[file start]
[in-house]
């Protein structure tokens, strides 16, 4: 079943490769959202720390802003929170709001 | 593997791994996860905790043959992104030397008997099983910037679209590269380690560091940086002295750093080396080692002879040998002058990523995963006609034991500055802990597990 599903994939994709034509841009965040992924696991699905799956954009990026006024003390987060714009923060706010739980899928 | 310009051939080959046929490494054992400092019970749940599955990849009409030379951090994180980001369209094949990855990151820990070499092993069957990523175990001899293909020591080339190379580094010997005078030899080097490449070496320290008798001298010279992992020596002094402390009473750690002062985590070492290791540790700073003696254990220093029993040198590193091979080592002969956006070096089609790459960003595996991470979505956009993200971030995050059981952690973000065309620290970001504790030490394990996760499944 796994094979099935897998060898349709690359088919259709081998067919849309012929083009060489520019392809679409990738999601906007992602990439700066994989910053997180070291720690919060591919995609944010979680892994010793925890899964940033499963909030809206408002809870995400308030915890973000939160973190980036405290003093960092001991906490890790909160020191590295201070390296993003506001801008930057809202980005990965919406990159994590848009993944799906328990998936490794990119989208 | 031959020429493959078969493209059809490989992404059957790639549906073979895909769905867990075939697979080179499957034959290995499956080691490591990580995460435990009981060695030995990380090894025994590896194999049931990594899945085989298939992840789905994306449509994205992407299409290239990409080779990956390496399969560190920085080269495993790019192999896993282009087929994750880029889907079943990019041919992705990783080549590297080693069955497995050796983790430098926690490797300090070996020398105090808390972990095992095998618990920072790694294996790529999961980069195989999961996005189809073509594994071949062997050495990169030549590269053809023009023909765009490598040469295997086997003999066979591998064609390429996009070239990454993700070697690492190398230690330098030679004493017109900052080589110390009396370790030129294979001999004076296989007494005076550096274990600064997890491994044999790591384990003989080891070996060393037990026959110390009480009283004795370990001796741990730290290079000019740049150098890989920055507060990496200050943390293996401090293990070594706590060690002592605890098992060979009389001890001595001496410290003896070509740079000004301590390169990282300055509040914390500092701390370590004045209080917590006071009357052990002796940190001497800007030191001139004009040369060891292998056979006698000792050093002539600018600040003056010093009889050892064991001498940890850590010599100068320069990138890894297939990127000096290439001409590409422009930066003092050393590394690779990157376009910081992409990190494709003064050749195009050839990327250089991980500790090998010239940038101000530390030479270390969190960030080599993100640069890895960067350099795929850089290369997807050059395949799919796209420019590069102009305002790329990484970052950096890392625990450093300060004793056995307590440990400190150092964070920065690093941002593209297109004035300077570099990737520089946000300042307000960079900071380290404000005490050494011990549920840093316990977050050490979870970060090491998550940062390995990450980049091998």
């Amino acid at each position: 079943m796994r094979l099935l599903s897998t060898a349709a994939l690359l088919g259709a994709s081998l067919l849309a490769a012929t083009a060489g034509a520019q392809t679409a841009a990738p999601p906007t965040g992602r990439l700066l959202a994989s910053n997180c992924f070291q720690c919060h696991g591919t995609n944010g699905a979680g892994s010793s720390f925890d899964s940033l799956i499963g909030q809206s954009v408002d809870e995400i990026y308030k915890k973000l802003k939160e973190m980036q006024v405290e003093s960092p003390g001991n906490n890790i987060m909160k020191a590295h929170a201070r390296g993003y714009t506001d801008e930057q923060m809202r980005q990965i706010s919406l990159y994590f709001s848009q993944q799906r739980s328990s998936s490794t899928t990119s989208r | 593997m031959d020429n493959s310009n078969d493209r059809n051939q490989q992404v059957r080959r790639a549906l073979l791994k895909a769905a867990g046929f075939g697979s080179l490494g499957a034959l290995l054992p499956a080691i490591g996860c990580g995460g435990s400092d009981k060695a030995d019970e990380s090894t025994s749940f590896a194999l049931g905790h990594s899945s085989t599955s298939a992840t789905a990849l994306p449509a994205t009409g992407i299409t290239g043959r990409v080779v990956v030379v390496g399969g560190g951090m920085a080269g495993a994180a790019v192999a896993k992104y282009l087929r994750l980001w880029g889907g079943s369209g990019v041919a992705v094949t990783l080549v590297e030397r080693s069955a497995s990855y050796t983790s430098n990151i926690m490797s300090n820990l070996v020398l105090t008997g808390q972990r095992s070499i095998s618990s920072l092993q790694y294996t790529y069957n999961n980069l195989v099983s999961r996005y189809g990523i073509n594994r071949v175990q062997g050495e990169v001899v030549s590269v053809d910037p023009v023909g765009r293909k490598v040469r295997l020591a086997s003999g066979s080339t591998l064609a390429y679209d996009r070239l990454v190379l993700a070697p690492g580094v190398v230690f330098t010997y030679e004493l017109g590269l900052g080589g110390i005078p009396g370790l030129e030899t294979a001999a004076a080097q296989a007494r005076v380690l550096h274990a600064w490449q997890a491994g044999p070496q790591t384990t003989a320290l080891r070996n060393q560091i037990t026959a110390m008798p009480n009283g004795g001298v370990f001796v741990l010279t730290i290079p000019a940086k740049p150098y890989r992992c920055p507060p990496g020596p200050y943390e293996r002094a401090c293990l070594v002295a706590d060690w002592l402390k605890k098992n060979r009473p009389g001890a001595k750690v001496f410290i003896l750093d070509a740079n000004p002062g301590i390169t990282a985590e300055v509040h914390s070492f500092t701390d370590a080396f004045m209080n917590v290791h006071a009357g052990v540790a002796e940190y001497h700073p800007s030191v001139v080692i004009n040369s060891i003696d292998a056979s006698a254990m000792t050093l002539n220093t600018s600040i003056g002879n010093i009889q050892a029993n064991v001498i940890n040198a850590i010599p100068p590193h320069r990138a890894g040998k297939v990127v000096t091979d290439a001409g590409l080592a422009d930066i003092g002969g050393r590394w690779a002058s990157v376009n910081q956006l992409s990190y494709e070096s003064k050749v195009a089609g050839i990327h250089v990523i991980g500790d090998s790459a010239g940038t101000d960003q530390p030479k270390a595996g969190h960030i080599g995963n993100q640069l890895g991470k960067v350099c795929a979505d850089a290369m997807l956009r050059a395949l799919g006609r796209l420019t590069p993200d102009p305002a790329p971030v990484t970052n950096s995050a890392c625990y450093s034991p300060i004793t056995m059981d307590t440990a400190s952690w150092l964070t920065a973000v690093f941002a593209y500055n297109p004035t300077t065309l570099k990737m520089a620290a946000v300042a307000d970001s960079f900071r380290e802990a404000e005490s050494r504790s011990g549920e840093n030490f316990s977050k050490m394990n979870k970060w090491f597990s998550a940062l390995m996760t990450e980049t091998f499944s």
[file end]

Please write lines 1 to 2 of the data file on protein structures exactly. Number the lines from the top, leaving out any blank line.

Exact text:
[in-house]
């Protein structure tokens, strides 16, 4: 079943490769959202720390802003929170709001 | 593997791994996860905790043959992104030397008997099983910037679209590269380690560091940086002295750093080396080692002879040998002058990523995963006609034991500055802990597990 599903994939994709034509841009965040992924696991699905799956954009990026006024003390987060714009923060706010739980899928 | 310009051939080959046929490494054992400092019970749940599955990849009409030379951090994180980001369209094949990855990151820990070499092993069957990523175990001899293909020591080339190379580094010997005078030899080097490449070496320290008798001298010279992992020596002094402390009473750690002062985590070492290791540790700073003696254990220093029993040198590193091979080592002969956006070096089609790459960003595996991470979505956009993200971030995050059981952690973000065309620290970001504790030490394990996760499944 796994094979099935897998060898349709690359088919259709081998067919849309012929083009060489520019392809679409990738999601906007992602990439700066994989910053997180070291720690919060591919995609944010979680892994010793925890899964940033499963909030809206408002809870995400308030915890973000939160973190980036405290003093960092001991906490890790909160020191590295201070390296993003506001801008930057809202980005990965919406990159994590848009993944799906328990998936490794990119989208 | 031959020429493959078969493209059809490989992404059957790639549906073979895909769905867990075939697979080179499957034959290995499956080691490591990580995460435990009981060695030995990380090894025994590896194999049931990594899945085989298939992840789905994306449509994205992407299409290239990409080779990956390496399969560190920085080269495993790019192999896993282009087929994750880029889907079943990019041919992705990783080549590297080693069955497995050796983790430098926690490797300090070996020398105090808390972990095992095998618990920072790694294996790529999961980069195989999961996005189809073509594994071949062997050495990169030549590269053809023009023909765009490598040469295997086997003999066979591998064609390429996009070239990454993700070697690492190398230690330098030679004493017109900052080589110390009396370790030129294979001999004076296989007494005076550096274990600064997890491994044999790591384990003989080891070996060393037990026959110390009480009283004795370990001796741990730290290079000019740049150098890989920055507060990496200050943390293996401090293990070594706590060690002592605890098992060979009389001890001595001496410290003896070509740079000004301590390169990282300055509040914390500092701390370590004045209080917590006071009357052990002796940190001497800007030191001139004009040369060891292998056979006698000792050093002539600018600040003056010093009889050892064991001498940890850590010599100068320069990138890894297939990127000096290439001409590409422009930066003092050393590394690779990157376009910081992409990190494709003064050749195009050839990327250089991980500790090998010239940038101000530390030479270390969190960030080599993100640069890895960067350099795929850089290369997807050059395949799919796209420019590069102009305002790329990484970052950096890392625990450093300060004793056995307590440990400190150092964070920065690093941002593209297109004035300077570099990737520089946000300042307000960079900071380290404000005490050494011990549920840093316990977050050490979870970060090491998550940062390995990450980049091998």